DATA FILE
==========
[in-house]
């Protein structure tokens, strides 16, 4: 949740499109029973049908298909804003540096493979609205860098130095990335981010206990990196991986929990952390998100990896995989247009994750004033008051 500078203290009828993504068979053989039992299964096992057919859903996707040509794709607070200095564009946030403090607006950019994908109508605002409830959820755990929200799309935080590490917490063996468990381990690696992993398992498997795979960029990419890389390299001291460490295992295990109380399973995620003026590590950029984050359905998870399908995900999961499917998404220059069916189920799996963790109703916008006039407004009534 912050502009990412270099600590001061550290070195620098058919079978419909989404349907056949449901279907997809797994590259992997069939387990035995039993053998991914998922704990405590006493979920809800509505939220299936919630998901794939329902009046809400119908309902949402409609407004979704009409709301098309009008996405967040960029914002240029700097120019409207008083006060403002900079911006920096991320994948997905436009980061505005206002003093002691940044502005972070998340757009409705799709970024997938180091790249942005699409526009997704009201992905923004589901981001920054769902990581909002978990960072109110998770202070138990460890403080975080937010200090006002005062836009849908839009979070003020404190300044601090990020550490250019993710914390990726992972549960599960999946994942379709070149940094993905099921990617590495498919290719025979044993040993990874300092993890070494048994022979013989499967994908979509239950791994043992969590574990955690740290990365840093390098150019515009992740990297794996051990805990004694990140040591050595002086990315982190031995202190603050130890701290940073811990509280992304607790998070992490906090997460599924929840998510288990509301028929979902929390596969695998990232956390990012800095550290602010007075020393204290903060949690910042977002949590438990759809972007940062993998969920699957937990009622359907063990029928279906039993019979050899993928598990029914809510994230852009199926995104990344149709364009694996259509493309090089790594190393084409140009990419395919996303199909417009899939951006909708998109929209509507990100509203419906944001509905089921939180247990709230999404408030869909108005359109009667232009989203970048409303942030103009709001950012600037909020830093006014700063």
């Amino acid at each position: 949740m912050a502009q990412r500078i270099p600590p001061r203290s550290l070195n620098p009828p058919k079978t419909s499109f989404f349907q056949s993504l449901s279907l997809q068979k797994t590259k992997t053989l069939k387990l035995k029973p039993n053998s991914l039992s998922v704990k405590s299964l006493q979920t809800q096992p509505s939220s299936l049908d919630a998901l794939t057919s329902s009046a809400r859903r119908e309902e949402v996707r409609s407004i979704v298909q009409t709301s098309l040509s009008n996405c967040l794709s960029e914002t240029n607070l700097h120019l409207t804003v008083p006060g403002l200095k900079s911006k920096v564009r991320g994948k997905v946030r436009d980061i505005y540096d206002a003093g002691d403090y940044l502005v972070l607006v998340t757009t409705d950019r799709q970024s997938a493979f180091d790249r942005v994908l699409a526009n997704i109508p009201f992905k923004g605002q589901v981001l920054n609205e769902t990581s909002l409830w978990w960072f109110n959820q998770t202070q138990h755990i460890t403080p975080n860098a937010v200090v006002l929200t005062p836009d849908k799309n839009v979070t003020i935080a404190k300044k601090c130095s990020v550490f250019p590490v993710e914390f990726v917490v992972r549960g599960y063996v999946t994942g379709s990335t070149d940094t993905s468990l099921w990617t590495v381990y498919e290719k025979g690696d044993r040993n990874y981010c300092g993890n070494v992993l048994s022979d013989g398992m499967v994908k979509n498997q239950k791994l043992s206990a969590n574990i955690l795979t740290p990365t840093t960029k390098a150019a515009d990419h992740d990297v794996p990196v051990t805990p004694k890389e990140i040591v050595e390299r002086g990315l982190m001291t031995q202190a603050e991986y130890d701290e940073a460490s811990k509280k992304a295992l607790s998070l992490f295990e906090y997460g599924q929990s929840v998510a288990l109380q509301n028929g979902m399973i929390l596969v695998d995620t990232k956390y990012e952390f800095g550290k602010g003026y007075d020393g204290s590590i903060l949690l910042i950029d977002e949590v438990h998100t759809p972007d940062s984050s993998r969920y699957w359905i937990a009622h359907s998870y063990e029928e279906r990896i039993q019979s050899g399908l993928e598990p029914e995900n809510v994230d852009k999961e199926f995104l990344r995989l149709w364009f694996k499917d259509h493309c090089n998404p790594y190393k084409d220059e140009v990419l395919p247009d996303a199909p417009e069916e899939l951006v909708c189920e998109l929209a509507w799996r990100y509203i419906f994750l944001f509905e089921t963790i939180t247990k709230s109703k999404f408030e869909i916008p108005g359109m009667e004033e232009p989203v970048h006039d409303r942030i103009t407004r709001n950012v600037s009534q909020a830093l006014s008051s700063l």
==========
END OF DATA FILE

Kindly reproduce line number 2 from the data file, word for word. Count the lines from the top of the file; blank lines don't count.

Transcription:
């Protein structure tokens, strides 16, 4: 949740499109029973049908298909804003540096493979609205860098130095990335981010206990990196991986929990952390998100990896995989247009994750004033008051 500078203290009828993504068979053989039992299964096992057919859903996707040509794709607070200095564009946030403090607006950019994908109508605002409830959820755990929200799309935080590490917490063996468990381990690696992993398992498997795979960029990419890389390299001291460490295992295990109380399973995620003026590590950029984050359905998870399908995900999961499917998404220059069916189920799996963790109703916008006039407004009534 912050502009990412270099600590001061550290070195620098058919079978419909989404349907056949449901279907997809797994590259992997069939387990035995039993053998991914998922704990405590006493979920809800509505939220299936919630998901794939329902009046809400119908309902949402409609407004979704009409709301098309009008996405967040960029914002240029700097120019409207008083006060403002900079911006920096991320994948997905436009980061505005206002003093002691940044502005972070998340757009409705799709970024997938180091790249942005699409526009997704009201992905923004589901981001920054769902990581909002978990960072109110998770202070138990460890403080975080937010200090006002005062836009849908839009979070003020404190300044601090990020550490250019993710914390990726992972549960599960999946994942379709070149940094993905099921990617590495498919290719025979044993040993990874300092993890070494048994022979013989499967994908979509239950791994043992969590574990955690740290990365840093390098150019515009992740990297794996051990805990004694990140040591050595002086990315982190031995202190603050130890701290940073811990509280992304607790998070992490906090997460599924929840998510288990509301028929979902929390596969695998990232956390990012800095550290602010007075020393204290903060949690910042977002949590438990759809972007940062993998969920699957937990009622359907063990029928279906039993019979050899993928598990029914809510994230852009199926995104990344149709364009694996259509493309090089790594190393084409140009990419395919996303199909417009899939951006909708998109929209509507990100509203419906944001509905089921939180247990709230999404408030869909108005359109009667232009989203970048409303942030103009709001950012600037909020830093006014700063």